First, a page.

Have you heard of the ‘Mosquito Principal’? As you get ready for bed, you notice your room infested with mosquitos. You take a fly swatter and by some miracle you are able to kill all but one lone pesky mosquito. Chances are you will still be bothered by that one mosquito. If there are 30 mosquitoes and you exterminate 29 of them, you will be on edge until you resolve the last one.

Similarly if you have 29 out of 30 things necessary to make you content, you may think you will be satisfied and grateful to have almost everything that you want, but because of the mosquito principle however, you are likely to be unhappy, because your mind will focus on the one remaining lack. This, I read in the same article, is the complete and unadulterated antithesis of gratitude.

A new graduate, against his concerns of inexperience, who was employed for two years as a stylist to a top photographer, was let go recently. During his employ, he was exposed to some of the biggest names in the fashion world, worked on sets he could only dreamed of. On his last day, he shed tears. They were, however, tears of joy, for having had the ’the most amazing experience of his life’.

“I am so grateful for these two years, a grace period for me to learn, to get to know as many people as I could,” he told me. He could have chosen, as the ‘Mosquito Principal’ dictates, to feel anything but gratitude. In this world where most feel entitled to only the best, the top, the newest, and not anything less, it is rare and a wonder he sees the two years as a ‘grace period’.

My apologies, I digress. Back to this lucky couple. Are they lucky? Or it is a mixture of luck and two people learning, growing and respecting each other more and more over time? Barbra Streisand used to sing, ‘People who need people are the luckiest people in the world’. I am envious of people who understand this at a young age. That ‘happiness shared is doubled, suffering shared is halved’.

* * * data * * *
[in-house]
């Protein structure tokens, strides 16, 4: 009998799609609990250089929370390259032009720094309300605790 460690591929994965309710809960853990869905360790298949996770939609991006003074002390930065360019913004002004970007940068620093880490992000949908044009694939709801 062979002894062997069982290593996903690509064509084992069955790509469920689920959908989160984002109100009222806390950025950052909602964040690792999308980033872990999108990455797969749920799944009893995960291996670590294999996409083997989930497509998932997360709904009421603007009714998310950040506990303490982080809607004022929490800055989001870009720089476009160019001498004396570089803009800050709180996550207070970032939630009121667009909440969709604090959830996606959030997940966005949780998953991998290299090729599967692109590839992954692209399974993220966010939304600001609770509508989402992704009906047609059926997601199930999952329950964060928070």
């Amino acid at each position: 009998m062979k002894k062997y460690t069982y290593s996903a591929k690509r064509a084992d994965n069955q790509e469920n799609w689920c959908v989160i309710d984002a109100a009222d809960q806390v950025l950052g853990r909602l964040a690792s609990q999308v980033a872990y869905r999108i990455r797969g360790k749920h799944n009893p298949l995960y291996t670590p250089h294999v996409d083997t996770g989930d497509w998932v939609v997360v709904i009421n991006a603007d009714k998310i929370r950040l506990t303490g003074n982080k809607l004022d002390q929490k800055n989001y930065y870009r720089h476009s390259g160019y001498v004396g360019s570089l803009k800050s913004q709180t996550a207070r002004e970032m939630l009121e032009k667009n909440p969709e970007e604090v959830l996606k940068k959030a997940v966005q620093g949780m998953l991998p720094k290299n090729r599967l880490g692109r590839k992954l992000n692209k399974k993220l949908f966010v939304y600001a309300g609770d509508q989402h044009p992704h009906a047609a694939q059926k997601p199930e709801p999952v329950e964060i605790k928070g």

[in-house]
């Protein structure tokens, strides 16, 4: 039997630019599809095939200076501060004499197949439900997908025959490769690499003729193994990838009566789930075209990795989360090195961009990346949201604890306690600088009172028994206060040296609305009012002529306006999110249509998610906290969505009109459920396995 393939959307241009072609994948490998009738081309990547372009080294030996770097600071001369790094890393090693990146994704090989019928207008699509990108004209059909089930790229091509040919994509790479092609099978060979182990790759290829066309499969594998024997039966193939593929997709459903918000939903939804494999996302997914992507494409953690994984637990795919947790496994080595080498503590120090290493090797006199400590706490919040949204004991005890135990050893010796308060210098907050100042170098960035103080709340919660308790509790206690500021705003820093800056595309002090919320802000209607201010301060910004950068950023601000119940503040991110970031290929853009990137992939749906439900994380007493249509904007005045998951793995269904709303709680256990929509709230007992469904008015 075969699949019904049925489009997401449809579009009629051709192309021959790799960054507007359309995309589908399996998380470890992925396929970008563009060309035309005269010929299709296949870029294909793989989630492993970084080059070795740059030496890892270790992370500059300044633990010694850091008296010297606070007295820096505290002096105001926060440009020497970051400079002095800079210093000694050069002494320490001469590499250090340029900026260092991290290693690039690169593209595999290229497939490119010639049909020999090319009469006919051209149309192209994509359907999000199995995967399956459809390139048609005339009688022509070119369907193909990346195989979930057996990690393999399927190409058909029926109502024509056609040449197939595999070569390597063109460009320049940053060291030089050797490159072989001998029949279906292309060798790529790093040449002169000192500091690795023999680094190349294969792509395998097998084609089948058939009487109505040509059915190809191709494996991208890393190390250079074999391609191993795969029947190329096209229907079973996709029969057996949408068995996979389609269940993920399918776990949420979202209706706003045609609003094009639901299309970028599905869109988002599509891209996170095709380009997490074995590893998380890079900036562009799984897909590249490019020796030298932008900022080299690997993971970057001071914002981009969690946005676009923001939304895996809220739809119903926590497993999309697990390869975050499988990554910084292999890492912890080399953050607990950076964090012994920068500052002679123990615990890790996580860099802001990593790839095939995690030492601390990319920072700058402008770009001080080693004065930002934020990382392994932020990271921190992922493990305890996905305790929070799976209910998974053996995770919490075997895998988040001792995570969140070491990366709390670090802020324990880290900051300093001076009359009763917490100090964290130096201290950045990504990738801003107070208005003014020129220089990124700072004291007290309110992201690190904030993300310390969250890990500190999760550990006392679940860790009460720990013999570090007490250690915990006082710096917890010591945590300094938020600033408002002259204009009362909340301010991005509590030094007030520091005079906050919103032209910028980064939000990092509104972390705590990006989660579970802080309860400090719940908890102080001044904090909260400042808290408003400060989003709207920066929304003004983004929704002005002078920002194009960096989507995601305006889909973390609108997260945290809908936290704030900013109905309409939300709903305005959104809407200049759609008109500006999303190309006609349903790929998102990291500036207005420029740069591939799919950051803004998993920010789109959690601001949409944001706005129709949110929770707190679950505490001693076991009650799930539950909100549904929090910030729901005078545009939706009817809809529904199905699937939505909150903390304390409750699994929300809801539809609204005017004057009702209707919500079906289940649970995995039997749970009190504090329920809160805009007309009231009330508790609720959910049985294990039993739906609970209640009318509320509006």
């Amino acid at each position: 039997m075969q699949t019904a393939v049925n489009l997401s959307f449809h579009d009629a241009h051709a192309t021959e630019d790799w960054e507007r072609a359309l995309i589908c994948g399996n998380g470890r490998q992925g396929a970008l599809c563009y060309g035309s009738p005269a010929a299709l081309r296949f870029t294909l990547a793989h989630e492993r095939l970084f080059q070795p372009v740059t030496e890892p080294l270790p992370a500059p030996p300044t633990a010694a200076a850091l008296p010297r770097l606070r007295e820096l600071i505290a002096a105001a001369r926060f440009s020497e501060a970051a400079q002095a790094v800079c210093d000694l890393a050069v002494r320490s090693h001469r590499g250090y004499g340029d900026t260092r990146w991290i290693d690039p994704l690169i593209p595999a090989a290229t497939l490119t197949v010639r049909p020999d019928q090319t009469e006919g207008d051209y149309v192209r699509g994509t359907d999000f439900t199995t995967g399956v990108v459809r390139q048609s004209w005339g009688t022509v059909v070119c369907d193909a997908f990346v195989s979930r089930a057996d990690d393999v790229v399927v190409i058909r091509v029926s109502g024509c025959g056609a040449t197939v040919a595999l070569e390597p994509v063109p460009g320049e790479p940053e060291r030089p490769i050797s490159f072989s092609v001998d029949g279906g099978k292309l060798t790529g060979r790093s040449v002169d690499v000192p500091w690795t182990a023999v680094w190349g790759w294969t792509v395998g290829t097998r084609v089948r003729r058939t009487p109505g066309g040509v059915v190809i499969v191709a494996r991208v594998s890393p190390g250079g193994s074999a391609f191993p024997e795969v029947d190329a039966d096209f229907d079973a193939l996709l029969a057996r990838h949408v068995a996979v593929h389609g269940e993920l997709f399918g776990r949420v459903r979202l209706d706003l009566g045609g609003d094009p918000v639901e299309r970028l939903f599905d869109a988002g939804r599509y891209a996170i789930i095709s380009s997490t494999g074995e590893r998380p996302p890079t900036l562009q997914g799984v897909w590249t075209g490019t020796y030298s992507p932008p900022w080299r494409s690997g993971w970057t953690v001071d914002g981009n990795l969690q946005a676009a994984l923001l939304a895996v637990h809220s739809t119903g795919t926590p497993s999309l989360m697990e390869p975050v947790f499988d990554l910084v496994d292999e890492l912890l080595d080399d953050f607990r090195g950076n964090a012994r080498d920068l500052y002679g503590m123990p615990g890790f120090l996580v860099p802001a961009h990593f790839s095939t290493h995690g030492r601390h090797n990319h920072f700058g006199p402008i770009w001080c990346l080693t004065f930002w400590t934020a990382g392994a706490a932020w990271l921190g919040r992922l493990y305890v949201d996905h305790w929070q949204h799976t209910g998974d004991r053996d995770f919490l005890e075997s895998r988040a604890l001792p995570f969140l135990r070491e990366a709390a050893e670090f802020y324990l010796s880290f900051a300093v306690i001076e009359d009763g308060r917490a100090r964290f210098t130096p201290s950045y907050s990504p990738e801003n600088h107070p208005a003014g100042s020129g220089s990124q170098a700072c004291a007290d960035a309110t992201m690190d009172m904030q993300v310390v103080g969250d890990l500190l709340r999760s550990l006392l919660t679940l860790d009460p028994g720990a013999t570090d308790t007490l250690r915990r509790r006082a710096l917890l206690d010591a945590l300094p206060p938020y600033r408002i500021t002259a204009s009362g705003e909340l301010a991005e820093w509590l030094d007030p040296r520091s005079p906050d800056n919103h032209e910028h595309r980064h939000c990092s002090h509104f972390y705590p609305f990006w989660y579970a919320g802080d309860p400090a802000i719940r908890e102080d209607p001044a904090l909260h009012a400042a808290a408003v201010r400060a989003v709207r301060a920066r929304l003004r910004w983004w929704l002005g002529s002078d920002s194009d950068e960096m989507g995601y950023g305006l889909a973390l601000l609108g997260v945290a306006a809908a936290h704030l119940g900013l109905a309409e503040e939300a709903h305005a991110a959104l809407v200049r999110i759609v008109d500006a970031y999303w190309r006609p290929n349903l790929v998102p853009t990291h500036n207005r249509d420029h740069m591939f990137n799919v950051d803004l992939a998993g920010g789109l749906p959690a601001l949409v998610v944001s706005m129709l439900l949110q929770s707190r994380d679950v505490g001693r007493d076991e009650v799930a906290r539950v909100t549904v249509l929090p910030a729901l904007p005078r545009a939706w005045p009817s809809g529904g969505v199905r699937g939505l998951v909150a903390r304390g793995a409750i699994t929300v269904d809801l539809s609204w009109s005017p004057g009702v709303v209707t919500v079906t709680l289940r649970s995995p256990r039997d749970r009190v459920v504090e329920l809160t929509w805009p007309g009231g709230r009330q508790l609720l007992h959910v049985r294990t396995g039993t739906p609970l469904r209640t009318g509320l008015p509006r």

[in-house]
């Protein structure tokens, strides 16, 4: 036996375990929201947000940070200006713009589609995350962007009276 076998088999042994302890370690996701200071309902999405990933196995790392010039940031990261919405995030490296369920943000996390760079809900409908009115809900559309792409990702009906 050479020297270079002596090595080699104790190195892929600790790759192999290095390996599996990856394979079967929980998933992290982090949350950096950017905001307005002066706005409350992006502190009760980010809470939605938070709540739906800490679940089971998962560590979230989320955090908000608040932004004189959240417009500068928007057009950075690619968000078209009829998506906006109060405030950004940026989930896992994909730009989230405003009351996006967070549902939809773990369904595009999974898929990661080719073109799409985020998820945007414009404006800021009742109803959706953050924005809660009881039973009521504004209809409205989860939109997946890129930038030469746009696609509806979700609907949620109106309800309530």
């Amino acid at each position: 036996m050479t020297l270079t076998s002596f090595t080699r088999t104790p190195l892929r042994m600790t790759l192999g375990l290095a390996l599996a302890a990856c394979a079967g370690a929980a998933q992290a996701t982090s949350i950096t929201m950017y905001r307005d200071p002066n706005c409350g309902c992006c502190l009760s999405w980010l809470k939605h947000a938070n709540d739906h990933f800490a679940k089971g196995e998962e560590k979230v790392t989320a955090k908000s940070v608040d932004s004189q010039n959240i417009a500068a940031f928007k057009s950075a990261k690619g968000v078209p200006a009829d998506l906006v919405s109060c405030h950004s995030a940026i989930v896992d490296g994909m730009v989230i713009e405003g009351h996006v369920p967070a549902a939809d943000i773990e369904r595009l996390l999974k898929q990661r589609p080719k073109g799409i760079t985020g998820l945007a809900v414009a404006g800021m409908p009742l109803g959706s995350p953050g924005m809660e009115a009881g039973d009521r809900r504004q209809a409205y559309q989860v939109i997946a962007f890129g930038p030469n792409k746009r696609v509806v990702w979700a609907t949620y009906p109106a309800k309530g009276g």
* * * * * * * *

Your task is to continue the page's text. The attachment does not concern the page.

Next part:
Or should I say this happy couple. Happiness is such an elusive emotion. Are they happy all the time? Were there unhappy periods, unhappy episodes, sad moments? The answers are affirmative I am sure, although I know they are the exceptions. Someone, a bit of a sage, told me this, ‘Don’t find someone that makes you happy. Make yourself happy, then find someone.’ This is, happily, true!

I asked each of them separately. And they should not compare notes. In these almost twenty years, how many times have you argued, quarrelled? How many times have you lived apart? The longest was for how long? In this almost twenty year relationship, friendship, partnership, what are you most grateful for? What are the most most most romantic times you shared with this soulmate?

Their answers are, of course, private. But each answer warms my heart a little, strengthens my sometimes wavering faith in relationship, keeps my wistful belief in romance alive. Each answer is also an expression of gratitude they feel for this relationship and for each other. Theirs is still a ‘work in progress’. And theirs is the joy of being an integral part of someone’s daily life.

Gratitude by definition is feeling thankful for any good regardless of the quantity or quality of the goodness. If this is the foundation of a relationship, it can only grow from strength to strength. I am writing this on a Sunday afternoon. It has been raining but I am still hopeful of a beautiful sunset. ’To love and be loved is to feel the sun from both sides’.


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